Before attempting answers, there are several excellent reasons to “question” my responses.
First, I don’t have children. I’ll never tell my own kid that I am dying.
Second, I’m not an expert. There are excellent books, from scholarly research on “children and dying” to kids’ books containing well-chosen words and lovely drawings to help youngsters (and parents) discuss death. In the grief groups I’ve lead, I often mention Patty Dann’s 2007 memoir “The Goldfish Went On Vacation” for insights on telling kids about a dying parent. Known for her best-selling novel “Mermaids,” Dann wrote about her husband’s brain cancer and how she dealt with their young son before and after the death. While I heartily recommend Dann’s book, I’m only aware of a spoonful of resources in the gallons of books, blogs and articles* that are available.
Now you know my advice-giver weaknesses! However, in the realm of conversations involving parents, kids and dying, being open about weaknesses (and strengths) is essential.
For my responses, I’m guided by a favorite quote from President Franklin Roosevelt: be sincere; be brief; and be seated. That was the 32nd President’s humorous views on public speaking.
Be sincere. Strive to be honest with your feelings about death. Don’t tell your kid something you don’t believe. Why tell a child that Mom’s going to heaven when you don’t believe in heaven? While there’s no need to share the complexities of adult fears and doubts (and more), don’t ignore them in your explanations. If you’re afraid, let a child know you have fears while reassuring them of your unwavering support and availability. It’s okay to say, “I don’t know.” Even if your kid abruptly confronts you with questions, take time with the answers. Maybe you’ll need to think about what to say, so ask the child if you can talk later—but do talk later! If you make a promise, keep the promise. Think and plan carefully about any serious talk with your child . . . though it’s likely some of what you “rehearse” will be abandoned when unexpected questions arise.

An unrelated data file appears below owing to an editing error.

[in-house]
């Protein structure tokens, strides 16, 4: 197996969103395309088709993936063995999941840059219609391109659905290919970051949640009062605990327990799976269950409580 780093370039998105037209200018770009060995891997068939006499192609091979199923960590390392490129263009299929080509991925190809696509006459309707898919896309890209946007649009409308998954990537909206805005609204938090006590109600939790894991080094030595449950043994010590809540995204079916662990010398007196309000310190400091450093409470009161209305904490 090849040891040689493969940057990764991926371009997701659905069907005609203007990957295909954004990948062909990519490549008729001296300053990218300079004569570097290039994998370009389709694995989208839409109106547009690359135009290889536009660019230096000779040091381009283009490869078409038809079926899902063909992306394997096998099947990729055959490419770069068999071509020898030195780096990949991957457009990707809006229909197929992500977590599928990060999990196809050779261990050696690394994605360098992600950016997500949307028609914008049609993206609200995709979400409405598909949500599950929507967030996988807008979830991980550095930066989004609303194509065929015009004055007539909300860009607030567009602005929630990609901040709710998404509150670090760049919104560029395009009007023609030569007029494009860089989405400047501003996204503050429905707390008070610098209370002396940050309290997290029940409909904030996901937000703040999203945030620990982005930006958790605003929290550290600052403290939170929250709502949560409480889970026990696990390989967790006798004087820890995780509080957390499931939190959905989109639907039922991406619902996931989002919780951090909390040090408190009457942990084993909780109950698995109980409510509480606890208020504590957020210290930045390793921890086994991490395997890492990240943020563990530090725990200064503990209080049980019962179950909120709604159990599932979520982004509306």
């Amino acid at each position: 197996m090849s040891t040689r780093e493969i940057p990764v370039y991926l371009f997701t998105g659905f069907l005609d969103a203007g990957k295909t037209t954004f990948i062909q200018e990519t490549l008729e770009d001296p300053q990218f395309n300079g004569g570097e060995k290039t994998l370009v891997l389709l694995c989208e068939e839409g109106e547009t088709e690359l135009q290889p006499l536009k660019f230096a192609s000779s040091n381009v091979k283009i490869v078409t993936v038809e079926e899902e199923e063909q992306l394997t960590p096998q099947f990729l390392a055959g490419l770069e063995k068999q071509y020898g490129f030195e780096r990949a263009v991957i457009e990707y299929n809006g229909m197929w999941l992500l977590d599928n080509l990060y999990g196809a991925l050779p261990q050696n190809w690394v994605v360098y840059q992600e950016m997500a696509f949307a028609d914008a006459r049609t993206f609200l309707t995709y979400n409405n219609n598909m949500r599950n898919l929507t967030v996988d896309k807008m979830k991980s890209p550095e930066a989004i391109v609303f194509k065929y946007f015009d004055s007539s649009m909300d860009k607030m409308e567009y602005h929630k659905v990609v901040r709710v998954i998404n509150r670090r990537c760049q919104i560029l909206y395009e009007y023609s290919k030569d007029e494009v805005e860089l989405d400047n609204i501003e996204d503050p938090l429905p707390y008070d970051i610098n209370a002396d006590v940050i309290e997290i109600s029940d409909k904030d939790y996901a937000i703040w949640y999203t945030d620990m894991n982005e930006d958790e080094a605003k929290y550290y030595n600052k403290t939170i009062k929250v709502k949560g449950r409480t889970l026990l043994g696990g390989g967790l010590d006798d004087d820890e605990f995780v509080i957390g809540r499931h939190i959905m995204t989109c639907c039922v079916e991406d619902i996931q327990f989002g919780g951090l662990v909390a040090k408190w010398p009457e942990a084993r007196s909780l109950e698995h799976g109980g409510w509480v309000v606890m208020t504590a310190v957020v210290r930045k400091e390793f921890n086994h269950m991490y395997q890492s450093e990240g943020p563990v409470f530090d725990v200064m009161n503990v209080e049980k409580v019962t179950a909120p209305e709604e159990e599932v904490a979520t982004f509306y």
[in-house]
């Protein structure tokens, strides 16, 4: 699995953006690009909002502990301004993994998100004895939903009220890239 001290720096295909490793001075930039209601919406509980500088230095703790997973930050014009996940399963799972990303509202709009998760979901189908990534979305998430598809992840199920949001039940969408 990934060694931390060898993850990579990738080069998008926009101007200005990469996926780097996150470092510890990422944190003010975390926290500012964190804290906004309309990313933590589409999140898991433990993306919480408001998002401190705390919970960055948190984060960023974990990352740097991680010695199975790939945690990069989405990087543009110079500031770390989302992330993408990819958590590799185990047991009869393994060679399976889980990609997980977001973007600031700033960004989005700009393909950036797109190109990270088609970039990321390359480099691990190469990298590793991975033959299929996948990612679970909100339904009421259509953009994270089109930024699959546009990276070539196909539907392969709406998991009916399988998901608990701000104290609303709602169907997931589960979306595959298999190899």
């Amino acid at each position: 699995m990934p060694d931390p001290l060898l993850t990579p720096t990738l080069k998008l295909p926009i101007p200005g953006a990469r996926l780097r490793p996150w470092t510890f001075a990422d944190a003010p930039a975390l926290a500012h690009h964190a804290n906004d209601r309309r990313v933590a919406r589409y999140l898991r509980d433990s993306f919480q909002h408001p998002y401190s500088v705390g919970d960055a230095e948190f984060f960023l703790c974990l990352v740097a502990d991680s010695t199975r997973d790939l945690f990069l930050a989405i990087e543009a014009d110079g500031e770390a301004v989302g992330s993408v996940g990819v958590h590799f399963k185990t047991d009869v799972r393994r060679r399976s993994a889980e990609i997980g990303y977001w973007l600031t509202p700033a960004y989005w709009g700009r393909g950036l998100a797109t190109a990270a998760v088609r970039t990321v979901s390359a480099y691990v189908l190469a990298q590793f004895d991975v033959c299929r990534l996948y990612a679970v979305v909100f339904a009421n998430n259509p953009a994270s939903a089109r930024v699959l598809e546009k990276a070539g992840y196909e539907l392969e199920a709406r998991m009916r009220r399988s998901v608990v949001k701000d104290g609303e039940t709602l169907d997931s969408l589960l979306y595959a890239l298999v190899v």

Be brief. Which is to say, listen carefully to a child’s questions or concerns. In our polarized, 24/7 news world, it irks me when a politician gets a specific question (“What is your stand on global warming?”) and then she or he spews safe sound bites predesigned to please a base of supporters without alienating fence-sitters. If a child asks about heaven or if dying hurts or how they can help or any of a thousand issues that may be troubling them, give simple and straightforward responses. Don’t avoid what has been asked. Don’t answer what hasn’t been asked. And remember what I said above about “I don’t know.” That sincere and brief reply can be followed by, “But let’s try to find an answer for your question together.”
Be seated. Roosevelt probably used these words to reinforce brevity with levity. But here’s my take on it: share at your child’s level. Sit with them and talk with them. Most children have experienced death. Trust me, they know more than you think they do. A favorite dog or distant relative has died. Springtime flowers are gone in winter. A child knows death represents change. Avoid misleading euphemisms**. Don’t tell a child that Daddy’s dying is like going to sleep. If death is “like sleep,” a kid’s bedtime could become dread-time. A parent explaining a goldfish’s death by informing a child the watery pet “took a vacation” inspired the ironic title of Dann’s memoir. Please, don’t confuse your child with clichéd euphemisms or muddled metaphors! Children typically perceive the world in black and white terms; there are rewards and punishments, there are good people or bad people. So make sure a child understands the parent’s death is not their fault. Trust me, they don’t know as much as you do.
To sum up, here are a dozen “childish” suggestions:
- Listen to the child’s question and answer the child’s question.
- Keep language as simple as possible. (Adults also appreciate this.)
- Honestly say, “I don’t know.”
- Honestly say, “Let’s figure it out together.”
- Crying is okay, even for adults. We all grieve in our own way.
- Not crying is okay, even for kids. We all grieve in our own way.
- Death is not the child’s fault. Death is not the child’s fault.
- Sometimes you may need to repeat what you’ve said. (Works with adults, too.)
- Everyone is sad (or happy) in different moments and ways.
- If you’re religious, avoid claiming God takes people from us. Why not instead say that God receives them when they die. (Who wants to believe in a God that takes away loved ones?)
- If you’re not religious, don’t tell a child something you as an adult don’t think is true.
- Time doesn’t automatically heal, but being with and supporting a child is time well spent.
Do you have a suggestion for helping a child understand death? I’d love to hear your ideas, your experiences. After all, for kids and adults, one of the best ways to grieve and to heal is to openly share together.
*What books or other resources have been helpful for you? The more resources, the merrier!
**If you want a nice, nasty list of euphemisms on death, read one of my earlier essays here.
(Hospice vigorously protects a patient’s privacy. I’ll take care with how I share my experiences. Any names used are fictitious. Events are combined and/or summarized.)by